Omega-3 and omega-6 fatty acids are polyunsaturated fatty acids (PUFAs) with multiple
double bonds. Linolenic and alpha-linolenic acids are omega-6 and omega-3 PUFAs, precursors for
the synthesis of long-chain PUFAs (LC-PUFAs), such as arachidonic acid (omega-6 PUFA), and eicosapentaenoic
and docosahexaenoic acids (omega-3 PUFAs). The three most important omega-3
fatty acids are alpha-linolenic, eicosapentaenoic and docosahexaenoic acids, which cannot be synthesized in enough
amounts by the body, and therefore they must be supplied by the diet. Omega-3 fatty acids are essential for the correct
functioning of the organism and participate in many physiological processes in the brain. Epilepsy is a common and heterogeneous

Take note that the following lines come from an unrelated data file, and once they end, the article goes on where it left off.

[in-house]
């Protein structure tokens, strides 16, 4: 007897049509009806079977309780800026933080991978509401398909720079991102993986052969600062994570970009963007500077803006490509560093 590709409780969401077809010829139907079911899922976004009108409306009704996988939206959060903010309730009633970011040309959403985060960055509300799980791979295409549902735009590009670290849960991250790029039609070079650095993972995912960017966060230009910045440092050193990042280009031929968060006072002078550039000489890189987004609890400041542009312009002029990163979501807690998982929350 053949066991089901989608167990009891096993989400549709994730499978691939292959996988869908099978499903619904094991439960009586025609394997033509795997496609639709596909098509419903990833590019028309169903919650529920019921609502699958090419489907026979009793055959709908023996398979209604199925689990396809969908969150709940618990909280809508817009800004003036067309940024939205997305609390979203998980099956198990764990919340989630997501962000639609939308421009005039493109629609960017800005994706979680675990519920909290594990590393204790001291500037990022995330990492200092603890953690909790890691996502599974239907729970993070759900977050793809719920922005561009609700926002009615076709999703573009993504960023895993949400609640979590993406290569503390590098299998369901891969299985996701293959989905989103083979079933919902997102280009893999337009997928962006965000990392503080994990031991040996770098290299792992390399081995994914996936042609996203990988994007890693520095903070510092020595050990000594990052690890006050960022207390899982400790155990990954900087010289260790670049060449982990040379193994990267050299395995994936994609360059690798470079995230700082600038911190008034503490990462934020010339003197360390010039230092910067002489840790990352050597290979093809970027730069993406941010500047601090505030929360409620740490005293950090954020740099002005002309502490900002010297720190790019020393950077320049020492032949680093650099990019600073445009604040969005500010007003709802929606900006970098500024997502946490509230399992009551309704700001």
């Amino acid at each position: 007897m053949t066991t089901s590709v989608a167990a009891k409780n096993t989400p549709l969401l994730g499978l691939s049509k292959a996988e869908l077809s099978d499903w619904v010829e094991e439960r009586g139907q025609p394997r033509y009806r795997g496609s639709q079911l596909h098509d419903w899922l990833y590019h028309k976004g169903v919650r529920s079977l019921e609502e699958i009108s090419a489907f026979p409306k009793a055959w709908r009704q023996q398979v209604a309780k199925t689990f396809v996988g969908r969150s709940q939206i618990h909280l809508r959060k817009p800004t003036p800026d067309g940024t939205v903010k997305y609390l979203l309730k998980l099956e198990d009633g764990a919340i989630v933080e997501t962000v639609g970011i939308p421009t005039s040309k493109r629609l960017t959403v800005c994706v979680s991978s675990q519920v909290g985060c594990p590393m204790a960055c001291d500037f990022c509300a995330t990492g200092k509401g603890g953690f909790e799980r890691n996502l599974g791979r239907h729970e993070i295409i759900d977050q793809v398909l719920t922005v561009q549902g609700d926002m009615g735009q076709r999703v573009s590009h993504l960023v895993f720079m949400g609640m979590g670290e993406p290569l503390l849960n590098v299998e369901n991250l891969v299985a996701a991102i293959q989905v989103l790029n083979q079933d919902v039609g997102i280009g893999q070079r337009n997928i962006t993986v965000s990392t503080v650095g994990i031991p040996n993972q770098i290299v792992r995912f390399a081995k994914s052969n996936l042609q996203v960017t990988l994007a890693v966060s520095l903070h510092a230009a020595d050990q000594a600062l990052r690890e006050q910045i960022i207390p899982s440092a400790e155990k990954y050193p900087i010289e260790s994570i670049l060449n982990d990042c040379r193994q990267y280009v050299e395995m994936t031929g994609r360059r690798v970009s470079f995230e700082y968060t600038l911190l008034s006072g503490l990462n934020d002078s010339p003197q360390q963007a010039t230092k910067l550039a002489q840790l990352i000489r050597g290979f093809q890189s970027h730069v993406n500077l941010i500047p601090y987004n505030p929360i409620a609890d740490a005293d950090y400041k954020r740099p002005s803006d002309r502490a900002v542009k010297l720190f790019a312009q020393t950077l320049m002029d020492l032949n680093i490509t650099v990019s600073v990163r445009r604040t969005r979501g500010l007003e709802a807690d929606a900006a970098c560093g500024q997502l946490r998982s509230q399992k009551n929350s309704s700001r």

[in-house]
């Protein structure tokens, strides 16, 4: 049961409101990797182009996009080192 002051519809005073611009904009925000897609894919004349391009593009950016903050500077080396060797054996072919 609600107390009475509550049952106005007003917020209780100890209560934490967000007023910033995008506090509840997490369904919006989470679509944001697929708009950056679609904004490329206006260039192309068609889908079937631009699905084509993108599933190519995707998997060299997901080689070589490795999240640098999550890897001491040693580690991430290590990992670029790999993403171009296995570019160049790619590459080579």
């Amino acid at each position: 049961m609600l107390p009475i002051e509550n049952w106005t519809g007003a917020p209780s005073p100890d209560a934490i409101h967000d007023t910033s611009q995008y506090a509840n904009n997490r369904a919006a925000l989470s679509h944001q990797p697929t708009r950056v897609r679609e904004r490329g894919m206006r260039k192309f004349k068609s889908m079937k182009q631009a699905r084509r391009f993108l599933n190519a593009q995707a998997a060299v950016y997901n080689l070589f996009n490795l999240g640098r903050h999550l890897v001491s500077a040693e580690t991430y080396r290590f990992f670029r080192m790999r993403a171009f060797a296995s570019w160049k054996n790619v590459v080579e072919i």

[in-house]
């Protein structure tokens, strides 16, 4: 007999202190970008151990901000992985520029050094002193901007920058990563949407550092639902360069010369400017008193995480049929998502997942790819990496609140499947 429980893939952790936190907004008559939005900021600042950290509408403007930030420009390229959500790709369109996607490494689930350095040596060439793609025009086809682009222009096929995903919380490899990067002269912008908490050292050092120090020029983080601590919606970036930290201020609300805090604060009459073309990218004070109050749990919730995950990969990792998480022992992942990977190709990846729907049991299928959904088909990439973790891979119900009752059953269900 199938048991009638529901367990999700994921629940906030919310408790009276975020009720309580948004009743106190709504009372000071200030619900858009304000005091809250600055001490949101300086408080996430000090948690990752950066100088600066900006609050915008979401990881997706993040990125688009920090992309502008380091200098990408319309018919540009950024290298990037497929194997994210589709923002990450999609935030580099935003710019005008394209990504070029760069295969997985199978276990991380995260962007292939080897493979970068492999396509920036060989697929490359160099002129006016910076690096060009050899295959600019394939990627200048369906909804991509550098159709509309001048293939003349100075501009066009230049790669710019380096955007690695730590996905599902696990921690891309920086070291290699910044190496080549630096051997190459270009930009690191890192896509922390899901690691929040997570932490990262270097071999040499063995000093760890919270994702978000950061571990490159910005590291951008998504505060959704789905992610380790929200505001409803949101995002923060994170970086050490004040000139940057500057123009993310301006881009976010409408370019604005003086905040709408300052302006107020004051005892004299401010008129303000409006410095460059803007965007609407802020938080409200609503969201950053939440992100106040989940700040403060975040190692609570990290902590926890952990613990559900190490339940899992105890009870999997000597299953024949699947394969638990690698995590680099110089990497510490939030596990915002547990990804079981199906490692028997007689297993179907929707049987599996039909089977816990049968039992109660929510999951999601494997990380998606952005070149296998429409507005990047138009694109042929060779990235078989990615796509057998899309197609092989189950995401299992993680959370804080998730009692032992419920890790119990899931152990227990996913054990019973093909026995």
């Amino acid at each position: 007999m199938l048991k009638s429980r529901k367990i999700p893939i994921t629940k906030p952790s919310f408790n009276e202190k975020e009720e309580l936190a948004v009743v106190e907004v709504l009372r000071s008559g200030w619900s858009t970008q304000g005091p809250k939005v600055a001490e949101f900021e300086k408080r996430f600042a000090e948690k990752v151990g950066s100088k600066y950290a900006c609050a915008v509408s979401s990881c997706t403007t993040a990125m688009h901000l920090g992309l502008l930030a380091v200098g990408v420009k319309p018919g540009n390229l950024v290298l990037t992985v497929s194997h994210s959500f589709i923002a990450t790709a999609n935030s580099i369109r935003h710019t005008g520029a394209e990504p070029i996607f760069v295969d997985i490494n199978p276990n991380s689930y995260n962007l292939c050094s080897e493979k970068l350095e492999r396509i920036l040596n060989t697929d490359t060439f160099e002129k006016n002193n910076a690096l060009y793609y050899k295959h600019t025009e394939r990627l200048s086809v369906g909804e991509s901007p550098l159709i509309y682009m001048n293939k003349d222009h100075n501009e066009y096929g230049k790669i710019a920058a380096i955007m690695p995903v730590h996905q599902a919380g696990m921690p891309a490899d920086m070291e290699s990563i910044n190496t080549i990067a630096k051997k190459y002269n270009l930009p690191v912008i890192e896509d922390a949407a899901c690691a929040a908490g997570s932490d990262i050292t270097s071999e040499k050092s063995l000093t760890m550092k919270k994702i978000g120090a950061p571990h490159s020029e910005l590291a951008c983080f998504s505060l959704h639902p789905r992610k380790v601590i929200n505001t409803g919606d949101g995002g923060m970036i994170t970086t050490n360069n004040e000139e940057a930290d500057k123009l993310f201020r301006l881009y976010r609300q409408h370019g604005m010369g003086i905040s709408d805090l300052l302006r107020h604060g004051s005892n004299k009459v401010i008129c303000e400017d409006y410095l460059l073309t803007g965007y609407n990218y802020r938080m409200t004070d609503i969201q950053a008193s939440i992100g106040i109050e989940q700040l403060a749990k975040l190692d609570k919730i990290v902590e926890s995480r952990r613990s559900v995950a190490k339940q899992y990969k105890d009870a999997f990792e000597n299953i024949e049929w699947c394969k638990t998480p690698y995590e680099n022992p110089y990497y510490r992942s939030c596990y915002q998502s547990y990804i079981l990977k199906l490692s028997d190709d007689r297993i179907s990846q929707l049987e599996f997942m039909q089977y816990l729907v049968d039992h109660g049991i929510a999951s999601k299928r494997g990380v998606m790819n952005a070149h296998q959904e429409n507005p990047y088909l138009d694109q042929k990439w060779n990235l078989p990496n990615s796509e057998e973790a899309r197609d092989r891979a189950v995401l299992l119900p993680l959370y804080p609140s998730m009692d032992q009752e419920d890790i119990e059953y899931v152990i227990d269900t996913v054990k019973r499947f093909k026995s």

chronic brain disorder characterized by recurrent epileptic seizures leading to neuropsychiatric disabilities.
The prevalence of epilepsy is high achieving about 1% of the general population. There is evidence suggesting that
omega-3 fatty acids may have neuroprotective and anticonvulsant effects and, accordingly, may have a potential use in the
treatment of epilepsy. In the present review, the potential use of omega-3 fatty acids in the treatment of epilepsy, and the
possible proposed mechanisms of action are discussed. The present article summarizes the recent knowledge of the potential
protective role of dietary omega-3 fatty acids in epilepsy.